Time Complexity: The time complexity for the above approach is (arr.size() + 1) * (target + 1) because we are storing the answer for all possible ‘i’ and ‘sum’ pairs.

Space Complexity: The space complexity for the above approach is (arr.size() + 1) * (target + 1) because we are creating a DP table of size (arr.size() + 1) * (target + 1) to store the answer for different ‘i’ and ‘sum’ pairs.

 

To better understand and implement the code, check out this video for both the recursive and dynamic programming solutions. 

 

FAQs:

  1. What optimization did we do on the recursive approach for the Subset Sum problem?
    • Since we were computing the answer for the same state at different times, we made a DP table to store the answer for the states we already computed, so that if in the future we need the answer for that state we can directly return the answer from the DP table.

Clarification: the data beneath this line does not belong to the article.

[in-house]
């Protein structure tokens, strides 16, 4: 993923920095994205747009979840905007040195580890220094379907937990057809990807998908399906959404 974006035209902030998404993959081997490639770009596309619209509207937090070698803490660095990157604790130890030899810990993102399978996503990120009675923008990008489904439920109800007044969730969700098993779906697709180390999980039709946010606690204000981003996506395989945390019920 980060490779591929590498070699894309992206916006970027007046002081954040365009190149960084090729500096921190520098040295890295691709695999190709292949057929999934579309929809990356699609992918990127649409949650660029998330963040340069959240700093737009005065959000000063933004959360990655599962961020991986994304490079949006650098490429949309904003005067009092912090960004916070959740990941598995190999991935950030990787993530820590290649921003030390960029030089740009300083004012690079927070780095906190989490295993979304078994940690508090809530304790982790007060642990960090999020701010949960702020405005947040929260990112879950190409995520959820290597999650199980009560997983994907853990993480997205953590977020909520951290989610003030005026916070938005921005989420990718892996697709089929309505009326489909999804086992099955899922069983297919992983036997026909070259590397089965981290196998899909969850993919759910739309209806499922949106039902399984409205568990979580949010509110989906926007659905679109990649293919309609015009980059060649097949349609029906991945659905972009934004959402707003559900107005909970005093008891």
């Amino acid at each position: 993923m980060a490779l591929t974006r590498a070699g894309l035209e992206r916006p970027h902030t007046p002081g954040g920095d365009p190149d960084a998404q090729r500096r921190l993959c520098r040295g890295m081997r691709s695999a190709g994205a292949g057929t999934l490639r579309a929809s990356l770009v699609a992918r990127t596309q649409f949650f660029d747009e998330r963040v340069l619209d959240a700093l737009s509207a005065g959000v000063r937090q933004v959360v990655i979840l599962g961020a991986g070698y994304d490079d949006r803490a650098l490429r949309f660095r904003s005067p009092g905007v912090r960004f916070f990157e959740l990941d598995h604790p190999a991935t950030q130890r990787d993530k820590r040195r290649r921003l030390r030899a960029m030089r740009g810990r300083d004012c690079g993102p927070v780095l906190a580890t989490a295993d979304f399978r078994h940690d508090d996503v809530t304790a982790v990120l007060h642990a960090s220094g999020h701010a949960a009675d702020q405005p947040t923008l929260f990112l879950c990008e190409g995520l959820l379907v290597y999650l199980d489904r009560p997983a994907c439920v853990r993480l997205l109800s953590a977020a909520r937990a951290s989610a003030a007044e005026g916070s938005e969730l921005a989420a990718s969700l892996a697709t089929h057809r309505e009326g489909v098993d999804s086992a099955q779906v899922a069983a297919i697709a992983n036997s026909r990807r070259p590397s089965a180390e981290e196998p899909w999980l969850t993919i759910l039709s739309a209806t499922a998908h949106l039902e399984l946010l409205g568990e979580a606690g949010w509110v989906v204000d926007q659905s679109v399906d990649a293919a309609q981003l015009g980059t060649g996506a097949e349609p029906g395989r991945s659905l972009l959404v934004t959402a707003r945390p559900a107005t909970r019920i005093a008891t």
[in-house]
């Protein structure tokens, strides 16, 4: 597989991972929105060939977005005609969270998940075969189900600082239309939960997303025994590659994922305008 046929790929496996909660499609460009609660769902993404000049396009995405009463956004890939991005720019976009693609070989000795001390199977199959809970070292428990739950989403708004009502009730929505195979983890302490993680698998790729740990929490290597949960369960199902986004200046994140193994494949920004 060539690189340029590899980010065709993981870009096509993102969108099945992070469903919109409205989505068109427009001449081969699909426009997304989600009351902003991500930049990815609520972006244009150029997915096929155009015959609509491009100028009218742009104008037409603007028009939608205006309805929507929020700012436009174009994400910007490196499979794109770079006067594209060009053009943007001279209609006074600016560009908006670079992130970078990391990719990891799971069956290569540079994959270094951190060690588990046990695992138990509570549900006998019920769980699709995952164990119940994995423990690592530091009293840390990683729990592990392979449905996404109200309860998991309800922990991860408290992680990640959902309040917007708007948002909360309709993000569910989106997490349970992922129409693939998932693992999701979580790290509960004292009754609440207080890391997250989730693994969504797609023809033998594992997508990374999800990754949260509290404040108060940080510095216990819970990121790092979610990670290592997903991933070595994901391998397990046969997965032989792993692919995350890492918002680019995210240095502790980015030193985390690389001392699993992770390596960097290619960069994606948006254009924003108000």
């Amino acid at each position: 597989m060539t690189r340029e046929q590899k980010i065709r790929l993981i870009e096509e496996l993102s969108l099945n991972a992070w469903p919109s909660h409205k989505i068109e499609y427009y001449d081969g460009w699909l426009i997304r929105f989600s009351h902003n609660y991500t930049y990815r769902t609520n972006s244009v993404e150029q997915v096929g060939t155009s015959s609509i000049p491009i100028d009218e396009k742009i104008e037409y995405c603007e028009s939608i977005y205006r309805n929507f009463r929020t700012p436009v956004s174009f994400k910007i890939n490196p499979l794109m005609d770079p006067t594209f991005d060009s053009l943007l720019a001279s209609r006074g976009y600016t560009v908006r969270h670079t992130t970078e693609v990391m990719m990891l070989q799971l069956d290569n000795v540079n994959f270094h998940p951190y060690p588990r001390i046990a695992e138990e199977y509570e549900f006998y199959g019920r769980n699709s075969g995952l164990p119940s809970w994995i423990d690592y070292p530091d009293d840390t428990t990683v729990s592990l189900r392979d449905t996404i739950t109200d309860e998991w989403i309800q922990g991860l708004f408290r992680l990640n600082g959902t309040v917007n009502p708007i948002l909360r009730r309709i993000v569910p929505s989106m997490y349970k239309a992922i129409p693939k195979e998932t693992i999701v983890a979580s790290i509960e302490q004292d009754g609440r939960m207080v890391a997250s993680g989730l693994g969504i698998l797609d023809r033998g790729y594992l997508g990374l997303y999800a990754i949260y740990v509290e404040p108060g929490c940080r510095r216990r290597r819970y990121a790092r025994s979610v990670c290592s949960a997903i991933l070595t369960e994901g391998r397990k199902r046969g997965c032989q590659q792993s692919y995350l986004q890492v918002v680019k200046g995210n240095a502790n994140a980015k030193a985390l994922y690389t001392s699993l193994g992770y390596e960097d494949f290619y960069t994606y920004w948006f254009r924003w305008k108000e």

2. What is the time complexity for the optimized approach?
    • The time complexity for the optimized approach is (arr.size() + 1) * (target + 1) because we are storing the answer for all possible ‘i’ and ‘sum’ pairs, and if we have already calculated the answer for any recursion call we return its answer stores in the DP table.
  3. Can we apply a similar approach if both the array length and the target value have their maximum value of 10⁵?
    • No, if we apply a similar approach for the mentioned constraints, the compiler will give us the ‘Memory Limit Exceeded’ error because of forming the DP table.

Key Takeaways: 

In this blog we have covered the following things:

  1. We first discussed the Recursive approach to solve this problem.
  2. Then we saw how we optimized the approach by memoizing using the DP table.

If you want to learn more about Arrays and want to practice some questions which require you to take your basic knowledge on Arrays a notch higher, then you can visit our Guided Path for Arrays. To practice this problem you can visit Practice Problem.

 

Until then, All the best for your future endeavors, and Keep Coding.